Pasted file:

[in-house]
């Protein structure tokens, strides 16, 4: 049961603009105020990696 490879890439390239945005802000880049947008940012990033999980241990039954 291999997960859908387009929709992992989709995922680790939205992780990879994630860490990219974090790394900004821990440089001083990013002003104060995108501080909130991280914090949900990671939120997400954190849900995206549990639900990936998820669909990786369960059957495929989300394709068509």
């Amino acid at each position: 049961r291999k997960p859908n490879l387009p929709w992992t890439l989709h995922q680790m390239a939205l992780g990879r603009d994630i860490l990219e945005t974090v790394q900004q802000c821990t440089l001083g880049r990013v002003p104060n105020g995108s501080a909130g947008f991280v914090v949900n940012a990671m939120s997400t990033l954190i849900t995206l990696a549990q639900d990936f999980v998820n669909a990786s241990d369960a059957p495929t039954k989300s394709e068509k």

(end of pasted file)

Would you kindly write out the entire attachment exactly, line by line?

[in-house]
């Protein structure tokens, strides 16, 4: 049961603009105020990696 490879890439390239945005802000880049947008940012990033999980241990039954 291999997960859908387009929709992992989709995922680790939205992780990879994630860490990219974090790394900004821990440089001083990013002003104060995108501080909130991280914090949900990671939120997400954190849900995206549990639900990936998820669909990786369960059957495929989300394709068509």
């Amino acid at each position: 049961r291999k997960p859908n490879l387009p929709w992992t890439l989709h995922q680790m390239a939205l992780g990879r603009d994630i860490l990219e945005t974090v790394q900004q802000c821990t440089l001083g880049r990013v002003p104060n105020g995108s501080a909130g947008f991280v914090v949900n940012a990671m939120s997400t990033l954190i849900t995206l990696a549990q639900d990936f999980v998820n669909a990786s241990d369960a059957p495929t039954k989300s394709e068509k």